Goa has always remained vulnerable to natural calamities and man-made disasters. Flash floods, recurring cyclonic storms and such other calamities have time and again exposed the state’s unpreparedness whenever threatened.
The state’s disaster response system flatters to deceive. As with all other precautionary steps envisaged, Goa’s disaster management plans also lack teeth and have been reduced to mere ‘mock drills’. Without any seriousness being shown for the task at hand, the risks are only magnifying ten-fold.
The mining debacle and the rampant exploitation of natural resources indulged in by various ‘stakeholders’ have placed Goa in a very precarious position vis-à-vis the calamitous situations which have the propensity to strike unannounced.
And with the state’s highly-hyped disaster management programme coming a cropper faced with the abnormalities due to irregular weather patterns tending to be more catastrophic, Goa may well be on the way to chartering a disastrous course.
According to reports, while Goa’s disaster management may look adequate on paper, the gaps in the state’s preparedness to tackle calamities may be exposed if disaster strikes. The lack of quick response from the authorities is indeed alarming.
Disaster management plans are multi-layered and are planned to address issues such as floods, hurricanes, fires, mass failure of utilities and epidemics. As India is a very large country and because of its unique geo-climatic conditions, different regions in the country are vulnerable to different natural disasters. While it is well-known that during the rainy season the peninsular regions of Southern India are susceptible to flash floods and cyclones, what is Goa’s state of readiness to face such eventualities?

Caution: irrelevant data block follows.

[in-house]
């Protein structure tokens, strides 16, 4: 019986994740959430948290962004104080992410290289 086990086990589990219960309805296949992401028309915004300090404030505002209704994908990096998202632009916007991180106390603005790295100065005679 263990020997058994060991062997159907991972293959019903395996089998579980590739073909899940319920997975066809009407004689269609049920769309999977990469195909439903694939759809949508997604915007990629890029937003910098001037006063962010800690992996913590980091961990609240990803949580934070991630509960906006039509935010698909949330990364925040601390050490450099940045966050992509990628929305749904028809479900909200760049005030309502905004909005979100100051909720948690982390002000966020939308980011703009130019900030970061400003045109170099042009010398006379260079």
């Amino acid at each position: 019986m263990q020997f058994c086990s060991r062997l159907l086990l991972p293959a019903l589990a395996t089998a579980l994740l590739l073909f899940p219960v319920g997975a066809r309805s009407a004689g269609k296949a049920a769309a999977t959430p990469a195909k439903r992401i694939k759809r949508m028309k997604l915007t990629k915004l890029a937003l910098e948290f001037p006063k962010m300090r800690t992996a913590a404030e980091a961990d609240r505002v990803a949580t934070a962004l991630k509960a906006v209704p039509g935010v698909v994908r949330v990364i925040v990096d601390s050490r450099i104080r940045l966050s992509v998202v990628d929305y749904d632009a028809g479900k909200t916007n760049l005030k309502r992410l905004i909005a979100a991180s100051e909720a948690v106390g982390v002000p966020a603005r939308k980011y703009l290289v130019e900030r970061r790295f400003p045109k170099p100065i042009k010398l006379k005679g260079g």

In the foreword to the Disaster Management Response Plan, Government of Goa, the Director of Fire and Emergency Services mentions: “Disaster management is a dynamic process involving many organisations which must work together to prevent, prepare for, respond to and recover from the effects of disasters.”
It needs to be admitted that the Directorate of Fire and Emergency Services is doing a commendable job by upholding its cherished motto “We serve to Save”, and living up to its reputation as a dependable civil emergency force of the state.
Yet, haven’t the shortage of adequate fire tenders for that matter been a matter of great concern for the department? If news reports appearing in a section of the press are to be believed, with only one fire tender at its disposal, the Old Goa fire station operations were severely handicapped during cyclone Kyarr. Hence one is led to believe that Goa’s disaster management plan is ready, but only on paper.
But the state cannot forever project the fire and emergency services and the electricity department as that face of the disaster response team which can evenly combat the perils of natural calamities. Let us accept the fact that the government has to be in a state of ever readiness, and complacency will only create problems for the future.